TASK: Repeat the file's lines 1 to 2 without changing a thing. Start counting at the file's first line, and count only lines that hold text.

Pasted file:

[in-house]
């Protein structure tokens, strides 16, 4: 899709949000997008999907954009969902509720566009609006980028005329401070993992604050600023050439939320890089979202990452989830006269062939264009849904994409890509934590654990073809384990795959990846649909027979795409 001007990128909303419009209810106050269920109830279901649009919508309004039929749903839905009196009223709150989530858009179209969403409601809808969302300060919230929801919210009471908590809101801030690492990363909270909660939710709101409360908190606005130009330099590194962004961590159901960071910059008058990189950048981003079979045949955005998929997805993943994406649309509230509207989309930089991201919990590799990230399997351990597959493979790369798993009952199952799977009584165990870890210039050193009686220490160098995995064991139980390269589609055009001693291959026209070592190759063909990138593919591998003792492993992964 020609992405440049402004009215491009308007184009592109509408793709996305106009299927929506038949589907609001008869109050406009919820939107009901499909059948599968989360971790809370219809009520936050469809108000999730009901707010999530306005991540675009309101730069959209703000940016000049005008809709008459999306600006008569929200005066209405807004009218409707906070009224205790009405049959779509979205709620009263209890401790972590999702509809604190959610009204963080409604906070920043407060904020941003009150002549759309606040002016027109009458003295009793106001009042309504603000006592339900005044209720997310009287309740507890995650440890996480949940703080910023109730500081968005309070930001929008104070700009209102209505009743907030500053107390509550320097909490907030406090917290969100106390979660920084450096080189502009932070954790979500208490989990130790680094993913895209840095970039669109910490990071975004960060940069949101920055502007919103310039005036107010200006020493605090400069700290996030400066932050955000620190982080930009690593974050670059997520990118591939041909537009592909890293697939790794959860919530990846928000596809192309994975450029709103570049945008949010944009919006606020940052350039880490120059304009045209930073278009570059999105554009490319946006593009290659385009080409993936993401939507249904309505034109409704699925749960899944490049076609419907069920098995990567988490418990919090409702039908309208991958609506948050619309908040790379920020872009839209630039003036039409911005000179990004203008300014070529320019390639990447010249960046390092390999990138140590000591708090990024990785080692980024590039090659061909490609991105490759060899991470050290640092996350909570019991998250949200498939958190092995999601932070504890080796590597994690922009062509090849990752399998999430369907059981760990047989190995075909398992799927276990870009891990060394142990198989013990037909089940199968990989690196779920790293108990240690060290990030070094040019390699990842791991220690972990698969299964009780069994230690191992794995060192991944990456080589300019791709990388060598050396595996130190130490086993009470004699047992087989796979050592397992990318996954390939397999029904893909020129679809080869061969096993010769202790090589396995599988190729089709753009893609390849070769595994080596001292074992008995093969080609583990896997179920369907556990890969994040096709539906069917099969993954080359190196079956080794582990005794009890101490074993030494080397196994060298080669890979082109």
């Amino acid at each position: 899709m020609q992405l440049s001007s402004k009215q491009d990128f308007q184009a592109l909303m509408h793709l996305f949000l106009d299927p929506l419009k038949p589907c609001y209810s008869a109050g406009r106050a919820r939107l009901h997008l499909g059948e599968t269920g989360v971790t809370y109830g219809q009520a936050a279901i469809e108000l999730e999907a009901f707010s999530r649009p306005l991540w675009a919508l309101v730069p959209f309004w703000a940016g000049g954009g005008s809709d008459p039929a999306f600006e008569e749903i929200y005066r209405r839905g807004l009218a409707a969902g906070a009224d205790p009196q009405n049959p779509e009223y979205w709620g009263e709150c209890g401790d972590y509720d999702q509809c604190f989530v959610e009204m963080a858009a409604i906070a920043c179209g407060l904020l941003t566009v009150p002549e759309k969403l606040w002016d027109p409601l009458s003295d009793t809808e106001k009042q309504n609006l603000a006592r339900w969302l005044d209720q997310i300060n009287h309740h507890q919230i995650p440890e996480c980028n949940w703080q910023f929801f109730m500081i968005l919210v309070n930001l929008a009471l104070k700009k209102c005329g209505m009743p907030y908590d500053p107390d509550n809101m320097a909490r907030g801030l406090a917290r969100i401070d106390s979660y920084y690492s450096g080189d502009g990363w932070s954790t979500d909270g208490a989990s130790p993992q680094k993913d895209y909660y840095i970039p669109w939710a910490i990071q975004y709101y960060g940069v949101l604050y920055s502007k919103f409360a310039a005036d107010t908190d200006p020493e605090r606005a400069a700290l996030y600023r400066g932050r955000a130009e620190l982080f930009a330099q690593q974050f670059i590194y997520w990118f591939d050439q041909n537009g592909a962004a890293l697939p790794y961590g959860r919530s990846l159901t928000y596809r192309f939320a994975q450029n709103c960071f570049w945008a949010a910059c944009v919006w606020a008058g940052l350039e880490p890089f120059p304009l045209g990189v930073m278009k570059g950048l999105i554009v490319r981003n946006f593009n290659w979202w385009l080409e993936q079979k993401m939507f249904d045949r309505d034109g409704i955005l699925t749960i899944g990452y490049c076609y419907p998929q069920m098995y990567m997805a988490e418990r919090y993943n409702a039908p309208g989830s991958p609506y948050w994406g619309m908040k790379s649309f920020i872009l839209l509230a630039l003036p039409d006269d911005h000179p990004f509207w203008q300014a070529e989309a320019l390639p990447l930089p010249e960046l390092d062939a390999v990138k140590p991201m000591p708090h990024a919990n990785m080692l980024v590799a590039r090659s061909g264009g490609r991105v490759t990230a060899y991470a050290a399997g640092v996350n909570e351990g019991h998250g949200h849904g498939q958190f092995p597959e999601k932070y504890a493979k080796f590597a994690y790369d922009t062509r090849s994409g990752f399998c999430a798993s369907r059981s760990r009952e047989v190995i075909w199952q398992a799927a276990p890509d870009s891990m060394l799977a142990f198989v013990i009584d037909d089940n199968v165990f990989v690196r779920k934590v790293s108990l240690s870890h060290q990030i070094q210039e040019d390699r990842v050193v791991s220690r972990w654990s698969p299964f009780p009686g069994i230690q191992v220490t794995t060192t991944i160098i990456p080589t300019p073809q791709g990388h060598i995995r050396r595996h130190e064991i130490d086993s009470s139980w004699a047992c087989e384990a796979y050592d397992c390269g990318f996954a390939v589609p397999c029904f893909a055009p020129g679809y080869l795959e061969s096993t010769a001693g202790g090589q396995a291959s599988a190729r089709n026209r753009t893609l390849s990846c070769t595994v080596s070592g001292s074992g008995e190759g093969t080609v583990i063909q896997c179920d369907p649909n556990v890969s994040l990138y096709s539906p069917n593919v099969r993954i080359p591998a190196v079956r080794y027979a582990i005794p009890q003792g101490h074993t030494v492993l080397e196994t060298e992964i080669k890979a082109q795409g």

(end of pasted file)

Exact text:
[in-house]
């Protein structure tokens, strides 16, 4: 899709949000997008999907954009969902509720566009609006980028005329401070993992604050600023050439939320890089979202990452989830006269062939264009849904994409890509934590654990073809384990795959990846649909027979795409 001007990128909303419009209810106050269920109830279901649009919508309004039929749903839905009196009223709150989530858009179209969403409601809808969302300060919230929801919210009471908590809101801030690492990363909270909660939710709101409360908190606005130009330099590194962004961590159901960071910059008058990189950048981003079979045949955005998929997805993943994406649309509230509207989309930089991201919990590799990230399997351990597959493979790369798993009952199952799977009584165990870890210039050193009686220490160098995995064991139980390269589609055009001693291959026209070592190759063909990138593919591998003792492993992964 020609992405440049402004009215491009308007184009592109509408793709996305106009299927929506038949589907609001008869109050406009919820939107009901499909059948599968989360971790809370219809009520936050469809108000999730009901707010999530306005991540675009309101730069959209703000940016000049005008809709008459999306600006008569929200005066209405807004009218409707906070009224205790009405049959779509979205709620009263209890401790972590999702509809604190959610009204963080409604906070920043407060904020941003009150002549759309606040002016027109009458003295009793106001009042309504603000006592339900005044209720997310009287309740507890995650440890996480949940703080910023109730500081968005309070930001929008104070700009209102209505009743907030500053107390509550320097909490907030406090917290969100106390979660920084450096080189502009932070954790979500208490989990130790680094993913895209840095970039669109910490990071975004960060940069949101920055502007919103310039005036107010200006020493605090400069700290996030400066932050955000620190982080930009690593974050670059997520990118591939041909537009592909890293697939790794959860919530990846928000596809192309994975450029709103570049945008949010944009919006606020940052350039880490120059304009045209930073278009570059999105554009490319946006593009290659385009080409993936993401939507249904309505034109409704699925749960899944490049076609419907069920098995990567988490418990919090409702039908309208991958609506948050619309908040790379920020872009839209630039003036039409911005000179990004203008300014070529320019390639990447010249960046390092390999990138140590000591708090990024990785080692980024590039090659061909490609991105490759060899991470050290640092996350909570019991998250949200498939958190092995999601932070504890080796590597994690922009062509090849990752399998999430369907059981760990047989190995075909398992799927276990870009891990060394142990198989013990037909089940199968990989690196779920790293108990240690060290990030070094040019390699990842791991220690972990698969299964009780069994230690191992794995060192991944990456080589300019791709990388060598050396595996130190130490086993009470004699047992087989796979050592397992990318996954390939397999029904893909020129679809080869061969096993010769202790090589396995599988190729089709753009893609390849070769595994080596001292074992008995093969080609583990896997179920369907556990890969994040096709539906069917099969993954080359190196079956080794582990005794009890101490074993030494080397196994060298080669890979082109």